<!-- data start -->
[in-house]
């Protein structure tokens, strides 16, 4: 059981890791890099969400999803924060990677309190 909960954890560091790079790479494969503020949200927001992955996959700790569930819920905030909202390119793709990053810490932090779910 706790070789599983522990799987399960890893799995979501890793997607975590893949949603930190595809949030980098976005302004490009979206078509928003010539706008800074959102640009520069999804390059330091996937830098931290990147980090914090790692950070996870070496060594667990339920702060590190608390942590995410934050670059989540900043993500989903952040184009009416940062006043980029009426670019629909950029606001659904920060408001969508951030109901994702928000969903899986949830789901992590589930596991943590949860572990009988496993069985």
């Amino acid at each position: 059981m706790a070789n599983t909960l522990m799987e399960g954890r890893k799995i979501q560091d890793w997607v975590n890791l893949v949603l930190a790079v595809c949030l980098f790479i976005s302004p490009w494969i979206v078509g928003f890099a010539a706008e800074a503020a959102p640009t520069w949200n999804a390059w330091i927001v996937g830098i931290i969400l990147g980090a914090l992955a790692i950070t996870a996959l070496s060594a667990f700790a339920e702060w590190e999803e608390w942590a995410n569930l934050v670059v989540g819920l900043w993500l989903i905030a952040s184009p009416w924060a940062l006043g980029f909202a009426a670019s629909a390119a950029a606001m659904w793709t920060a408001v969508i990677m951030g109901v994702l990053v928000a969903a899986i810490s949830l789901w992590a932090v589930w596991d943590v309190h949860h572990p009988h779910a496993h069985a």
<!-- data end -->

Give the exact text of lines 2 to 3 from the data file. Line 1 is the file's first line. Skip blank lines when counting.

């Protein structure tokens, strides 16, 4: 059981890791890099969400999803924060990677309190 909960954890560091790079790479494969503020949200927001992955996959700790569930819920905030909202390119793709990053810490932090779910 706790070789599983522990799987399960890893799995979501890793997607975590893949949603930190595809949030980098976005302004490009979206078509928003010539706008800074959102640009520069999804390059330091996937830098931290990147980090914090790692950070996870070496060594667990339920702060590190608390942590995410934050670059989540900043993500989903952040184009009416940062006043980029009426670019629909950029606001659904920060408001969508951030109901994702928000969903899986949830789901992590589930596991943590949860572990009988496993069985």
């Amino acid at each position: 059981m706790a070789n599983t909960l522990m799987e399960g954890r890893k799995i979501q560091d890793w997607v975590n890791l893949v949603l930190a790079v595809c949030l980098f790479i976005s302004p490009w494969i979206v078509g928003f890099a010539a706008e800074a503020a959102p640009t520069w949200n999804a390059w330091i927001v996937g830098i931290i969400l990147g980090a914090l992955a790692i950070t996870a996959l070496s060594a667990f700790a339920e702060w590190e999803e608390w942590a995410n569930l934050v670059v989540g819920l900043w993500l989903i905030a952040s184009p009416w924060a940062l006043g980029f909202a009426a670019s629909a390119a950029a606001m659904w793709t920060a408001v969508i990677m951030g109901v994702l990053v928000a969903a899986i810490s949830l789901w992590a932090v589930w596991d943590v309190h949860h572990p009988h779910a496993h069985a």